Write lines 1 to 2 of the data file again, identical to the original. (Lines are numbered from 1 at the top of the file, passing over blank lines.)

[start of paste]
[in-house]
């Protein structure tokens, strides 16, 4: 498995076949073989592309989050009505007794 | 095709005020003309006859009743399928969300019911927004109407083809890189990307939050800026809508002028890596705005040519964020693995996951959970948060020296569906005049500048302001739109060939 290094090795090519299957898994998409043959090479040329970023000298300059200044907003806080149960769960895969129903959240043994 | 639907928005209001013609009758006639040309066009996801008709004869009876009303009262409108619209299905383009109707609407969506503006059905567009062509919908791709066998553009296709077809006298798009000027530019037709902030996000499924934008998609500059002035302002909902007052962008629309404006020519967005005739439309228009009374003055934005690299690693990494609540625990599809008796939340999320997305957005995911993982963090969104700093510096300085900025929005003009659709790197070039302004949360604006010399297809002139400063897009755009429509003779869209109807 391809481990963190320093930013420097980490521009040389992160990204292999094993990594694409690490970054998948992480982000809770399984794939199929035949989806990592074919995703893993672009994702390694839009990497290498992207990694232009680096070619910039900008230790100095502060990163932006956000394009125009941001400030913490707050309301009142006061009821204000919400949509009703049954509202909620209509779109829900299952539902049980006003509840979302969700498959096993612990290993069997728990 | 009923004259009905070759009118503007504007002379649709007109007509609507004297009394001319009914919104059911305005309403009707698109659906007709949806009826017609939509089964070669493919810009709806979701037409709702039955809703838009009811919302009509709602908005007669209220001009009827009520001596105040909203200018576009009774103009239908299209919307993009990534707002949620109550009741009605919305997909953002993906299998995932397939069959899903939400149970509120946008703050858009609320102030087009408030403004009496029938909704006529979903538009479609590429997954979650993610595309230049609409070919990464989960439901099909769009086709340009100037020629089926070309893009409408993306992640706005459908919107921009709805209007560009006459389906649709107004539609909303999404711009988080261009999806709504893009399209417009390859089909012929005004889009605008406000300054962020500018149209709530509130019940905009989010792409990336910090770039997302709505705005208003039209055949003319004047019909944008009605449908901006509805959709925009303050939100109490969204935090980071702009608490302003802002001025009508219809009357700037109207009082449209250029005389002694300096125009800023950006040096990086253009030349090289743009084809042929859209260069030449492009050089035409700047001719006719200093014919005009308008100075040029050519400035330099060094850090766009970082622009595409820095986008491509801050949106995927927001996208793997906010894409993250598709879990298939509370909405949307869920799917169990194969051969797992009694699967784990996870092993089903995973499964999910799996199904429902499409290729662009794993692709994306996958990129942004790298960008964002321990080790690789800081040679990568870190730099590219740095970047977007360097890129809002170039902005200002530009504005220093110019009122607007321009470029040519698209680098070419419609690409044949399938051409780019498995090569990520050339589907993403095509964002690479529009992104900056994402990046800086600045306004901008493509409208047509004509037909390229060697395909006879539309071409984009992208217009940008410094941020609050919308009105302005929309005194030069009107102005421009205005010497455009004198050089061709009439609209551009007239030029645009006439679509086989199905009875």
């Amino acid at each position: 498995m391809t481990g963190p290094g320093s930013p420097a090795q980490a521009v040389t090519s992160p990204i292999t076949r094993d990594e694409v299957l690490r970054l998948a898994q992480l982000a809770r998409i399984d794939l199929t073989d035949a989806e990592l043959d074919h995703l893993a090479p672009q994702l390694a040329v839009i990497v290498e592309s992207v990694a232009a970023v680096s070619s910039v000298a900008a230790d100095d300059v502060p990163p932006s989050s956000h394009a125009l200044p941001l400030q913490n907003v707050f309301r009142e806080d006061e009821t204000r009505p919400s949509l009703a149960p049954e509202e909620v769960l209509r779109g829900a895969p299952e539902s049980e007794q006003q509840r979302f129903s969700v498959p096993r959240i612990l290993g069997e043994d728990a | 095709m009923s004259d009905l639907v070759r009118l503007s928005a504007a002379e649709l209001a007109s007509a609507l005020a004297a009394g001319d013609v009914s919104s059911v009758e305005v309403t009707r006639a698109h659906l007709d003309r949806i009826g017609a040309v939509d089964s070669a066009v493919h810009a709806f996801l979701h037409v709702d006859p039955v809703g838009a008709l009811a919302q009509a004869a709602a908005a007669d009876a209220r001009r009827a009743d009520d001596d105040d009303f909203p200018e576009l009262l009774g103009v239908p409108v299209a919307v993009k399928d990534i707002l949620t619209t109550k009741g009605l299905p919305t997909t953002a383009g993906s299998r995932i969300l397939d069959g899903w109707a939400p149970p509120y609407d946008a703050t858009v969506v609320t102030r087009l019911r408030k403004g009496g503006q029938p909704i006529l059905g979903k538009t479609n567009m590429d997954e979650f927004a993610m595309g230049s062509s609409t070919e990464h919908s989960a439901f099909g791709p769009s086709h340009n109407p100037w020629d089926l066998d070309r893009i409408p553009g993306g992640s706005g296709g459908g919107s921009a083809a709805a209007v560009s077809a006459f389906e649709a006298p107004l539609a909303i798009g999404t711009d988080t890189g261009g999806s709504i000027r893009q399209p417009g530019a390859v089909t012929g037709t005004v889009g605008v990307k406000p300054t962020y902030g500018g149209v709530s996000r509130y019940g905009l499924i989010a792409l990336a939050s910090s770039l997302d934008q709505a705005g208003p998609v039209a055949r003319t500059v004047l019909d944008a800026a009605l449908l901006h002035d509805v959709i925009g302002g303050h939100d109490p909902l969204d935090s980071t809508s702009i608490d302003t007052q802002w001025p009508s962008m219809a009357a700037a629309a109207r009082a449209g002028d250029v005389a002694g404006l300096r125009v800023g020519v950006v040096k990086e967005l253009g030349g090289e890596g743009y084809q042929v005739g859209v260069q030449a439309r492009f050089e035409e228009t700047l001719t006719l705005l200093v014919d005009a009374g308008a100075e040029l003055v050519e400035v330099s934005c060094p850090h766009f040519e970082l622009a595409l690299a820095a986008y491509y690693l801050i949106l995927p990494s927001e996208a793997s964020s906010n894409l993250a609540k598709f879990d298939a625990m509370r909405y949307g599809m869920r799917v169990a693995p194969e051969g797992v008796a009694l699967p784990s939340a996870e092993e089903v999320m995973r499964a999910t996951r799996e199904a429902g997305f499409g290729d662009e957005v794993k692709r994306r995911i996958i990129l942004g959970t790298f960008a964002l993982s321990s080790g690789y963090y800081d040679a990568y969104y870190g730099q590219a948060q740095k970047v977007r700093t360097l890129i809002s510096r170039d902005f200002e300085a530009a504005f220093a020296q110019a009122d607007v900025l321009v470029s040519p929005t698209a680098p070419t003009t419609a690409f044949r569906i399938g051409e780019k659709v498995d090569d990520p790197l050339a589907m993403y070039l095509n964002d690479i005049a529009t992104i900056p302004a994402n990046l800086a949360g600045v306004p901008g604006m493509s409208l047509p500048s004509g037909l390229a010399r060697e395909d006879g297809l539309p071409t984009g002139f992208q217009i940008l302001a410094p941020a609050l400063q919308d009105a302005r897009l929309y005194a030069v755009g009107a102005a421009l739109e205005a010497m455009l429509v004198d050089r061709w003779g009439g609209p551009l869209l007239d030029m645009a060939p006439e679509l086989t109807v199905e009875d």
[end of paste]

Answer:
[in-house]
């Protein structure tokens, strides 16, 4: 498995076949073989592309989050009505007794 | 095709005020003309006859009743399928969300019911927004109407083809890189990307939050800026809508002028890596705005040519964020693995996951959970948060020296569906005049500048302001739109060939 290094090795090519299957898994998409043959090479040329970023000298300059200044907003806080149960769960895969129903959240043994 | 639907928005209001013609009758006639040309066009996801008709004869009876009303009262409108619209299905383009109707609407969506503006059905567009062509919908791709066998553009296709077809006298798009000027530019037709902030996000499924934008998609500059002035302002909902007052962008629309404006020519967005005739439309228009009374003055934005690299690693990494609540625990599809008796939340999320997305957005995911993982963090969104700093510096300085900025929005003009659709790197070039302004949360604006010399297809002139400063897009755009429509003779869209109807 391809481990963190320093930013420097980490521009040389992160990204292999094993990594694409690490970054998948992480982000809770399984794939199929035949989806990592074919995703893993672009994702390694839009990497290498992207990694232009680096070619910039900008230790100095502060990163932006956000394009125009941001400030913490707050309301009142006061009821204000919400949509009703049954509202909620209509779109829900299952539902049980006003509840979302969700498959096993612990290993069997728990 | 009923004259009905070759009118503007504007002379649709007109007509609507004297009394001319009914919104059911305005309403009707698109659906007709949806009826017609939509089964070669493919810009709806979701037409709702039955809703838009009811919302009509709602908005007669209220001009009827009520001596105040909203200018576009009774103009239908299209919307993009990534707002949620109550009741009605919305997909953002993906299998995932397939069959899903939400149970509120946008703050858009609320102030087009408030403004009496029938909704006529979903538009479609590429997954979650993610595309230049609409070919990464989960439901099909769009086709340009100037020629089926070309893009409408993306992640706005459908919107921009709805209007560009006459389906649709107004539609909303999404711009988080261009999806709504893009399209417009390859089909012929005004889009605008406000300054962020500018149209709530509130019940905009989010792409990336910090770039997302709505705005208003039209055949003319004047019909944008009605449908901006509805959709925009303050939100109490969204935090980071702009608490302003802002001025009508219809009357700037109207009082449209250029005389002694300096125009800023950006040096990086253009030349090289743009084809042929859209260069030449492009050089035409700047001719006719200093014919005009308008100075040029050519400035330099060094850090766009970082622009595409820095986008491509801050949106995927927001996208793997906010894409993250598709879990298939509370909405949307869920799917169990194969051969797992009694699967784990996870092993089903995973499964999910799996199904429902499409290729662009794993692709994306996958990129942004790298960008964002321990080790690789800081040679990568870190730099590219740095970047977007360097890129809002170039902005200002530009504005220093110019009122607007321009470029040519698209680098070419419609690409044949399938051409780019498995090569990520050339589907993403095509964002690479529009992104900056994402990046800086600045306004901008493509409208047509004509037909390229060697395909006879539309071409984009992208217009940008410094941020609050919308009105302005929309005194030069009107102005421009205005010497455009004198050089061709009439609209551009007239030029645009006439679509086989199905009875």